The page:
Penalties for working as unlicensed contractors in california

While some law is subject to interpretation in implementation, most rules & regulations mean exactly what they say. Two answers for our first contractor every licensed entity should remember. Unlicensed contractors make everyone look bad, but when they prey on disaster victims they are really playing with ‘fire’. For anyone who considers themselves ‘owner builders’ a caution about time and experience at work…

Q: I have a sole owner license and will be applying for a corporate contractor’s license soon. Two questions: first, can I transfer my sole owner license number to the corporation, and second, could I run into any problems if I begin signing contracts under the corporate license (hopefully with the same number)?

A: The answer to your first question is YES. You can transfer your sole owner license to the new corporation if you own 51% or more of the company. If you own 50% or less of the corp., a new license number will be issued automatically. The answer to the second question is also YES, particularly in light of a recent court decision.

According to an article by Sam K. Abdulaziz, a noted Southern CA attorney, the courts have tightened up even more on their interpretation of Business and Professions Code section 7031. This code section basically says you must be properly licensed if you want to have any chance of winning a court action. This involved a case, whereby a subcontractor was barred from bringing a suit against a general contractor because they were not licensed at all times.

According to Mr. Abdulaziz the sub was a corporation that had applied for, but not yet obtained, their corporate contractor’s license at the time it submitted a bid. The company had entered into the contract, ordered parts, and submitted plans before the corporation was actually licensed. However, it had not started actual construction of the site. It did not matter that the RMO was licensed as an individual and a partnership, since he was not licensed on behalf of the corporation.

It would appear that if you sign a contract under the new entity using the number from a current license, you could be asking for trouble The existing laws (and judicial rulings) in this area are extremely harsh and the case in question continues that trend.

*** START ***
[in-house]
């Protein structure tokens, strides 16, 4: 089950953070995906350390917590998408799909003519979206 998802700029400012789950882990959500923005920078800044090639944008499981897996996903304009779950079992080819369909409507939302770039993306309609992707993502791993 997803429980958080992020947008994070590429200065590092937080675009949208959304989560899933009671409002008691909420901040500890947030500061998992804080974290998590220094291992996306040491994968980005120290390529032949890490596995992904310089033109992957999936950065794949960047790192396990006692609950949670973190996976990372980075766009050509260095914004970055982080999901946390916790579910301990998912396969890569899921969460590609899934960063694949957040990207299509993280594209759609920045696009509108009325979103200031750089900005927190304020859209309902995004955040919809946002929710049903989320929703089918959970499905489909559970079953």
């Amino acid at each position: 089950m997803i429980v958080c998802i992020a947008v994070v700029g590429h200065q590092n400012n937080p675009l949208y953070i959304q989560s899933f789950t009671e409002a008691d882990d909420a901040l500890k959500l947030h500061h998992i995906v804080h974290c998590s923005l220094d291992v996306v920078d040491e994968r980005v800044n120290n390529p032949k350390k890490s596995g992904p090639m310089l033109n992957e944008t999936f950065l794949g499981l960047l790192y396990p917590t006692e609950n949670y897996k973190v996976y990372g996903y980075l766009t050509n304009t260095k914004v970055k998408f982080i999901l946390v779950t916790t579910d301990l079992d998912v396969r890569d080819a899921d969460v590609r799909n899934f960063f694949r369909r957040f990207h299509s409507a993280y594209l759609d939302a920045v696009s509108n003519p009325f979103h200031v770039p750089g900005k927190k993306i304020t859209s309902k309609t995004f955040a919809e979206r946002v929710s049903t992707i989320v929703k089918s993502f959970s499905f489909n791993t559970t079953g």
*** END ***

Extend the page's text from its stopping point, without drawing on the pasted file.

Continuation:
Representatives from the Contractors State License Board (CSLB) have been among the first responders entering the various fire/disaster zones in California when it was deemed safe. Investigators and other staff members have been providing information to residents, canvassing burned neighborhoods to give warnings and offer helpful information about hiring contractors.

The CSLB’s Statewide Investigative Fraud unit (SWIFT) teamed up with investigators from the California Department of Insurance (DOI) in the Santa Clara/Santa Cruz Mountains after one of the first fires in May to post warning signs about the dangers of unlicensed activity in disaster zones. SWIFT also conducted a total of four sweep operations in the fire ravaged areas of Butte County during the months of June and July. According to the Board, over one million acres have burned in the state so far this year.

Q: I am an individual preparing to apply for a General Contractor’s License in California primarily utilizing my owner/builder experience as qualification. Can you send me examples of successful applications under that provision?

A: Owner builder experience is the hardest to qualify with since the CSLB rarely gives the applicant full credit. Every applicant is different; however, a rule of thumb is if you spent a year working on building your own home, they will likely give you only three to four months credit towards the four-year experience requirement. I have handled successful applications, however, I have also had to discourage other applicants knowing they would not qualify.

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